"... We present a model that enables us to analyze the running time of an algorithm on a computer with a memory hierarchy with limited associativity, in terms of various cache parameters. Our cache model, an extension of Aggarwal and Vitter’s I/O model, enables us to establish useful relationships betw ..."
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Cited by 52 (3 self)
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We present a model that enables us to analyze the running time of an algorithm on a computer with a memory hierarchy with limited associativity, in terms of various cache parameters. Our cache model, an extension of Aggarwal and Vitter’s I/O model, enables us to establish useful relationships between the cache complexity and the I/O complexity of computations. As a corollary, we obtain cacheefficient algorithms in the singlelevel cache model for fundamental problems like sorting, FFT, and an important subclass of permutations. We also analyze the averagecase cache behavior of mergesort, show that ignoring associativity concerns could lead to inferior performance, and present supporting experimental evidence. We further extend our model to multiple levels of cache with limited associativity and present optimal algorithms for matrix transpose and sorting. Our techniques may be used for systematic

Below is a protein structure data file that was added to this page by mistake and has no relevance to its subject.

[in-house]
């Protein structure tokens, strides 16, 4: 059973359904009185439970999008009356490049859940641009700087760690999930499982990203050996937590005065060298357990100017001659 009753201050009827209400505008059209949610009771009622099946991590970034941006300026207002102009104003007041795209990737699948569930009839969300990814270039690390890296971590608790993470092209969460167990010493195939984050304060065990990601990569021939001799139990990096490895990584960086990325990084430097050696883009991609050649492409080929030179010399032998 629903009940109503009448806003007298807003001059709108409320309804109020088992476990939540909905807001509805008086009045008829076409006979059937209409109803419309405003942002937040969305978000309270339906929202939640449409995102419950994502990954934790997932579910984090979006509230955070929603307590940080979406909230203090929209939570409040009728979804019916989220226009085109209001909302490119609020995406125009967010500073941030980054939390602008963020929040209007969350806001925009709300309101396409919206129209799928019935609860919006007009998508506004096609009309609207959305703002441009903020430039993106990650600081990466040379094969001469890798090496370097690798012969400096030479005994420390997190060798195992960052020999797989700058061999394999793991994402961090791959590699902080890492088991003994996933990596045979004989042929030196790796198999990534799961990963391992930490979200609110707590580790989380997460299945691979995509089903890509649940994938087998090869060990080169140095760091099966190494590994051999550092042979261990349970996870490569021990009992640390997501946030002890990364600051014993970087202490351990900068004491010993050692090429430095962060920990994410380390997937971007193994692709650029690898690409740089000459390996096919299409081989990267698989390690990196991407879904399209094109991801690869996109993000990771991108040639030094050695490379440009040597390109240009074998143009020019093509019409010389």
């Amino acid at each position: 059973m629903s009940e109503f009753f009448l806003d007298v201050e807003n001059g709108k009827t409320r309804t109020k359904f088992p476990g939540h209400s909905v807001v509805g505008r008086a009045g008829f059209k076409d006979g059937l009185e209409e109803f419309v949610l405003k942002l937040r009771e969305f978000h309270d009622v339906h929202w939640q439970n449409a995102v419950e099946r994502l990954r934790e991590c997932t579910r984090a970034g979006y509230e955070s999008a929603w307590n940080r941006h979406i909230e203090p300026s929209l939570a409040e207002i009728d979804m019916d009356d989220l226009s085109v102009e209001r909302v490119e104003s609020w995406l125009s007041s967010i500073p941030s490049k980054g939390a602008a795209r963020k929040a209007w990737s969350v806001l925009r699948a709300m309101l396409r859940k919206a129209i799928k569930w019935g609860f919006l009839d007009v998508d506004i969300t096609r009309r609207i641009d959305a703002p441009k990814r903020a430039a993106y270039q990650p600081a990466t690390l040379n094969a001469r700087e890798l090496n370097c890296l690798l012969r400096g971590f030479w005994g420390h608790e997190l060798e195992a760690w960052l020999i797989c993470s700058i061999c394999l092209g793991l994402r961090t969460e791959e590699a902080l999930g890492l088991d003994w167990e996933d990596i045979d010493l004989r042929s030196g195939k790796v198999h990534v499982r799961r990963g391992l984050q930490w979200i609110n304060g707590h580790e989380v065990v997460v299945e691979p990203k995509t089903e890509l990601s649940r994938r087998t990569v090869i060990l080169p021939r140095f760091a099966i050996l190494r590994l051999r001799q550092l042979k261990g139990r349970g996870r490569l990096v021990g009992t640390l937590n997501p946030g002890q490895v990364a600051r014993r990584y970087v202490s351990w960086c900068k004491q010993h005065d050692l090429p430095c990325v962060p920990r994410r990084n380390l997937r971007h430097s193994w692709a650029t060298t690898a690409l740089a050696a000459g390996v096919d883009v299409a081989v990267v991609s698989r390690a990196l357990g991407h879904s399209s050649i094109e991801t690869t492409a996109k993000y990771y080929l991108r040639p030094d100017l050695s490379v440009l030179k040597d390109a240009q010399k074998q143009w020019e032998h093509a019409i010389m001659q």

Optimizing Graph Algorithms for Improved Cache Performance
 In Proc. Int’l Parallel and Distributed Processing Symp. (IPDPS 2002), Fort Lauderdale, FL
, 2002
"... In this paper, we develop algorithmic optimizations to improve the cache performance of four fundamental graph algorithms. We present a cacheoblivious implementation of the FloydWarshall Algorithm for the fundamental graph problem of allpairs shortest paths by relaxing some dependencies in the it ..."